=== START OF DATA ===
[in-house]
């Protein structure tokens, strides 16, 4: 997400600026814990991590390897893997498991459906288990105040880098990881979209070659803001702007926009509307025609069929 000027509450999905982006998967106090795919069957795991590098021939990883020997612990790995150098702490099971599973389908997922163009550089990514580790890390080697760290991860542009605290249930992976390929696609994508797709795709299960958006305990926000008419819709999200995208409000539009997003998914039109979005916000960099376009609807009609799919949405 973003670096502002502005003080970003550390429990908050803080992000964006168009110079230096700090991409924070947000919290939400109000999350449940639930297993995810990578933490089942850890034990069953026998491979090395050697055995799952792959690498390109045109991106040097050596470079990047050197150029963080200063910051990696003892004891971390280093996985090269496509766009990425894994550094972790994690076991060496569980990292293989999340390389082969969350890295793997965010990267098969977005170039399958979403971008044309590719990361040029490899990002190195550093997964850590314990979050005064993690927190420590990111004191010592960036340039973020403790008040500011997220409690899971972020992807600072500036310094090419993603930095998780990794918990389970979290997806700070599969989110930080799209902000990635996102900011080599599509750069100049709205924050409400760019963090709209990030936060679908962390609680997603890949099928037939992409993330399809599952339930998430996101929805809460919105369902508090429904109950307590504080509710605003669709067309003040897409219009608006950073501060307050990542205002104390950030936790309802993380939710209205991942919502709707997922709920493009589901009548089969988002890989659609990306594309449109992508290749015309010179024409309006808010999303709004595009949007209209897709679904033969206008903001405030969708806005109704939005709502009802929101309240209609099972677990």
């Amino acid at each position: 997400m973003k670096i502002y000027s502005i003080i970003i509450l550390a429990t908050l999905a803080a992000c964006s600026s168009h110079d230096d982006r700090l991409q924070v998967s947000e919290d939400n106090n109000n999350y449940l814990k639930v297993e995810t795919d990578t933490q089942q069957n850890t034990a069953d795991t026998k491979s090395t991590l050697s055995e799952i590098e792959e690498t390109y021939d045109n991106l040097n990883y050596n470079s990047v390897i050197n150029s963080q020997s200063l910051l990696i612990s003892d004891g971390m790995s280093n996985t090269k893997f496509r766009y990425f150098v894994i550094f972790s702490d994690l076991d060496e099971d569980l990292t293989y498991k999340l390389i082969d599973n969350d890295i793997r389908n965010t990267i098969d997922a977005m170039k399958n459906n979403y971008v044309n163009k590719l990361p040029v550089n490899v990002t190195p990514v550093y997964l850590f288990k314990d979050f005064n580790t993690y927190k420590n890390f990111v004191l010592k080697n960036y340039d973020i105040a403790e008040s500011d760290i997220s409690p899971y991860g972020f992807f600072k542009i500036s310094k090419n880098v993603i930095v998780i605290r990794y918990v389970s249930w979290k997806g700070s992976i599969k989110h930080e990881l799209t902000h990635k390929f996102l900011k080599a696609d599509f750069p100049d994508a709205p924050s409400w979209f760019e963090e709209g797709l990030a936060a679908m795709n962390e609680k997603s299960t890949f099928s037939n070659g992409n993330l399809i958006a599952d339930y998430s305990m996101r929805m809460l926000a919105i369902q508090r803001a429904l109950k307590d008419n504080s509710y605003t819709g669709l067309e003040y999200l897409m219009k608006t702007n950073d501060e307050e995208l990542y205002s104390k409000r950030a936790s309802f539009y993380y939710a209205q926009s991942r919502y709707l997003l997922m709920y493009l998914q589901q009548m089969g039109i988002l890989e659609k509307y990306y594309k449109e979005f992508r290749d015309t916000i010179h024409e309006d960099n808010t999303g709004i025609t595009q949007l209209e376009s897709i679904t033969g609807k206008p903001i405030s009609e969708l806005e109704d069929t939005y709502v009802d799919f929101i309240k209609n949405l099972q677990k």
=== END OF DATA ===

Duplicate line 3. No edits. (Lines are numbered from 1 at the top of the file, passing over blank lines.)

């Amino acid at each position: 997400m973003k670096i502002y000027s502005i003080i970003i509450l550390a429990t908050l999905a803080a992000c964006s600026s168009h110079d230096d982006r700090l991409q924070v998967s947000e919290d939400n106090n109000n999350y449940l814990k639930v297993e995810t795919d990578t933490q089942q069957n850890t034990a069953d795991t026998k491979s090395t991590l050697s055995e799952i590098e792959e690498t390109y021939d045109n991106l040097n990883y050596n470079s990047v390897i050197n150029s963080q020997s200063l910051l990696i612990s003892d004891g971390m790995s280093n996985t090269k893997f496509r766009y990425f150098v894994i550094f972790s702490d994690l076991d060496e099971d569980l990292t293989y498991k999340l390389i082969d599973n969350d890295i793997r389908n965010t990267i098969d997922a977005m170039k399958n459906n979403y971008v044309n163009k590719l990361p040029v550089n490899v990002t190195p990514v550093y997964l850590f288990k314990d979050f005064n580790t993690y927190k420590n890390f990111v004191l010592k080697n960036y340039d973020i105040a403790e008040s500011d760290i997220s409690p899971y991860g972020f992807f600072k542009i500036s310094k090419n880098v993603i930095v998780i605290r990794y918990v389970s249930w979290k997806g700070s992976i599969k989110h930080e990881l799209t902000h990635k390929f996102l900011k080599a696609d599509f750069p100049d994508a709205p924050s409400w979209f760019e963090e709209g797709l990030a936060a679908m795709n962390e609680k997603s299960t890949f099928s037939n070659g992409n993330l399809i958006a599952d339930y998430s305990m996101r929805m809460l926000a919105i369902q508090r803001a429904l109950k307590d008419n504080s509710y605003t819709g669709l067309e003040y999200l897409m219009k608006t702007n950073d501060e307050e995208l990542y205002s104390k409000r950030a936790s309802f539009y993380y939710a209205q926009s991942r919502y709707l997003l997922m709920y493009l998914q589901q009548m089969g039109i988002l890989e659609k509307y990306y594309k449109e979005f992508r290749d015309t916000i010179h024409e309006d960099n808010t999303g709004i025609t595009q949007l209209e376009s897709i679904t033969g609807k206008p903001i405030s009609e969708l806005e109704d069929t939005y709502v009802d799919f929101i309240k209609n949405l099972q677990k």